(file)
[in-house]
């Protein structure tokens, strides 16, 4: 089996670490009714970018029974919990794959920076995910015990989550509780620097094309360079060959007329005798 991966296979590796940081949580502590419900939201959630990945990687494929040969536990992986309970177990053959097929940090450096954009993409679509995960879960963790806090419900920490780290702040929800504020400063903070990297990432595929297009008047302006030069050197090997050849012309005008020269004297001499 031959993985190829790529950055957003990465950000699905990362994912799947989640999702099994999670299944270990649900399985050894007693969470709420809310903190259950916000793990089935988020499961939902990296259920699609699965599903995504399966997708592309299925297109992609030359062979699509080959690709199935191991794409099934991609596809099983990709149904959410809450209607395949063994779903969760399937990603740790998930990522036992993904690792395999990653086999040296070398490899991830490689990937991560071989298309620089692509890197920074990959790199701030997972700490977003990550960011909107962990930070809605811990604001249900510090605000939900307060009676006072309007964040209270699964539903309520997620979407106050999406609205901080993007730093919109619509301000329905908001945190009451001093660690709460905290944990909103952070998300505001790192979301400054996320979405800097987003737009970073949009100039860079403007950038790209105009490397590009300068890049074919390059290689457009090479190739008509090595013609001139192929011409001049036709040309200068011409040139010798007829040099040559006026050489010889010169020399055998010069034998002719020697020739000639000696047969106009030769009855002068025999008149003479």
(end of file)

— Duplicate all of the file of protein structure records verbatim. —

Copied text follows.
[in-house]
């Protein structure tokens, strides 16, 4: 089996670490009714970018029974919990794959920076995910015990989550509780620097094309360079060959007329005798 991966296979590796940081949580502590419900939201959630990945990687494929040969536990992986309970177990053959097929940090450096954009993409679509995960879960963790806090419900920490780290702040929800504020400063903070990297990432595929297009008047302006030069050197090997050849012309005008020269004297001499 031959993985190829790529950055957003990465950000699905990362994912799947989640999702099994999670299944270990649900399985050894007693969470709420809310903190259950916000793990089935988020499961939902990296259920699609699965599903995504399966997708592309299925297109992609030359062979699509080959690709199935191991794409099934991609596809099983990709149904959410809450209607395949063994779903969760399937990603740790998930990522036992993904690792395999990653086999040296070398490899991830490689990937991560071989298309620089692509890197920074990959790199701030997972700490977003990550960011909107962990930070809605811990604001249900510090605000939900307060009676006072309007964040209270699964539903309520997620979407106050999406609205901080993007730093919109619509301000329905908001945190009451001093660690709460905290944990909103952070998300505001790192979301400054996320979405800097987003737009970073949009100039860079403007950038790209105009490397590009300068890049074919390059290689457009090479190739008509090595013609001139192929011409001049036709040309200068011409040139010798007829040099040559006026050489010889010169020399055998010069034998002719020697020739000639000696047969106009030769009855002068025999008149003479």